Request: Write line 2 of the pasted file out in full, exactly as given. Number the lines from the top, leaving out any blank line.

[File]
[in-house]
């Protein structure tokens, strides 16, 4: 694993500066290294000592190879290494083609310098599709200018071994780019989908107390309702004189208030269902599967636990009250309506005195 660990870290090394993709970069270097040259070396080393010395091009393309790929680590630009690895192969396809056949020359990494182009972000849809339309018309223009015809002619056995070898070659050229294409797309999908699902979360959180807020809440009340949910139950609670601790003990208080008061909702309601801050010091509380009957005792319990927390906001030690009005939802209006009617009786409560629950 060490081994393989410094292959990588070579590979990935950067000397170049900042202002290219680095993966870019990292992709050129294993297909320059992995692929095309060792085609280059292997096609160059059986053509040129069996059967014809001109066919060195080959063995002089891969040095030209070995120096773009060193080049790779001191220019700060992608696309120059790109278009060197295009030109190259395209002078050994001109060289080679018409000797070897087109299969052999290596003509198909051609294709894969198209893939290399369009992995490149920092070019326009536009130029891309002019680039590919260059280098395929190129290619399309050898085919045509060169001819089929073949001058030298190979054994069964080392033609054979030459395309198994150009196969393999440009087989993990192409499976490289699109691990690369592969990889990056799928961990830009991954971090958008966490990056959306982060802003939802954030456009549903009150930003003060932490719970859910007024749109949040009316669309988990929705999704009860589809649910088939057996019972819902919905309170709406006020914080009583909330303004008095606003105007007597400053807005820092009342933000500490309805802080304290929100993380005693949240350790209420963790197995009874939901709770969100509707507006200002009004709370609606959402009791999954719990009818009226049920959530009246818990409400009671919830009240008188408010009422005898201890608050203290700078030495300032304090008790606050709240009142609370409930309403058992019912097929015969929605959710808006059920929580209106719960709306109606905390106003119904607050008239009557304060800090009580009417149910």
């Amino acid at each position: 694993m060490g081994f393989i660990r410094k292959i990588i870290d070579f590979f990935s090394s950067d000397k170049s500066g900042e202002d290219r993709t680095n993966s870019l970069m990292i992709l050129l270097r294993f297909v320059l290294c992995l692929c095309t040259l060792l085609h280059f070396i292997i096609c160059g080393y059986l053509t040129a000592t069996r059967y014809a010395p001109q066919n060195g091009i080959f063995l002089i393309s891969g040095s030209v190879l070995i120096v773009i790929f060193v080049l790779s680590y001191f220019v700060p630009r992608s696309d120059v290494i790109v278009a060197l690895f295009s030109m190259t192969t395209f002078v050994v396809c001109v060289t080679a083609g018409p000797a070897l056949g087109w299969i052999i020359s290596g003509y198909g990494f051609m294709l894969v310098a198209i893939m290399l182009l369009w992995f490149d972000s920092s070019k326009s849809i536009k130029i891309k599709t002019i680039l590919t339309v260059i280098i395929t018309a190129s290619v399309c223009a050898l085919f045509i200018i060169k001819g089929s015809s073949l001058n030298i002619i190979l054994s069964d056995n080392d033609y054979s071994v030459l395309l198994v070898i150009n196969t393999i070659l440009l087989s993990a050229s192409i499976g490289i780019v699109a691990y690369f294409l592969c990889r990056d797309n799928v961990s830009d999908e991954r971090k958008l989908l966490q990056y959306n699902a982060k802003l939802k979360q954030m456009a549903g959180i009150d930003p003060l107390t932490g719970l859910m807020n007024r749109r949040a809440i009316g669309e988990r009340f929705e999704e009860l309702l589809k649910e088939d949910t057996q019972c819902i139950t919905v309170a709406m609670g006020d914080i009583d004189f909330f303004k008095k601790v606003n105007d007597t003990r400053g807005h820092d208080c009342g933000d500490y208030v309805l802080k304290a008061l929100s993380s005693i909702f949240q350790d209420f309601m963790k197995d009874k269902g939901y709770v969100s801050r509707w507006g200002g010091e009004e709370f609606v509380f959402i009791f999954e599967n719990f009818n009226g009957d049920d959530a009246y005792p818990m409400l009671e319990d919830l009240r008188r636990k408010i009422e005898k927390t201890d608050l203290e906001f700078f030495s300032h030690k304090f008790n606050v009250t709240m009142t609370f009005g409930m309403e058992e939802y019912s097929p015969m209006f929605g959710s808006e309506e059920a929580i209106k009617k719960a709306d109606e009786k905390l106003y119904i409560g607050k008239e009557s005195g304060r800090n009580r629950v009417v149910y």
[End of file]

């Protein structure tokens, strides 16, 4: 694993500066290294000592190879290494083609310098599709200018071994780019989908107390309702004189208030269902599967636990009250309506005195 660990870290090394993709970069270097040259070396080393010395091009393309790929680590630009690895192969396809056949020359990494182009972000849809339309018309223009015809002619056995070898070659050229294409797309999908699902979360959180807020809440009340949910139950609670601790003990208080008061909702309601801050010091509380009957005792319990927390906001030690009005939802209006009617009786409560629950 060490081994393989410094292959990588070579590979990935950067000397170049900042202002290219680095993966870019990292992709050129294993297909320059992995692929095309060792085609280059292997096609160059059986053509040129069996059967014809001109066919060195080959063995002089891969040095030209070995120096773009060193080049790779001191220019700060992608696309120059790109278009060197295009030109190259395209002078050994001109060289080679018409000797070897087109299969052999290596003509198909051609294709894969198209893939290399369009992995490149920092070019326009536009130029891309002019680039590919260059280098395929190129290619399309050898085919045509060169001819089929073949001058030298190979054994069964080392033609054979030459395309198994150009196969393999440009087989993990192409499976490289699109691990690369592969990889990056799928961990830009991954971090958008966490990056959306982060802003939802954030456009549903009150930003003060932490719970859910007024749109949040009316669309988990929705999704009860589809649910088939057996019972819902919905309170709406006020914080009583909330303004008095606003105007007597400053807005820092009342933000500490309805802080304290929100993380005693949240350790209420963790197995009874939901709770969100509707507006200002009004709370609606959402009791999954719990009818009226049920959530009246818990409400009671919830009240008188408010009422005898201890608050203290700078030495300032304090008790606050709240009142609370409930309403058992019912097929015969929605959710808006059920929580209106719960709306109606905390106003119904607050008239009557304060800090009580009417149910």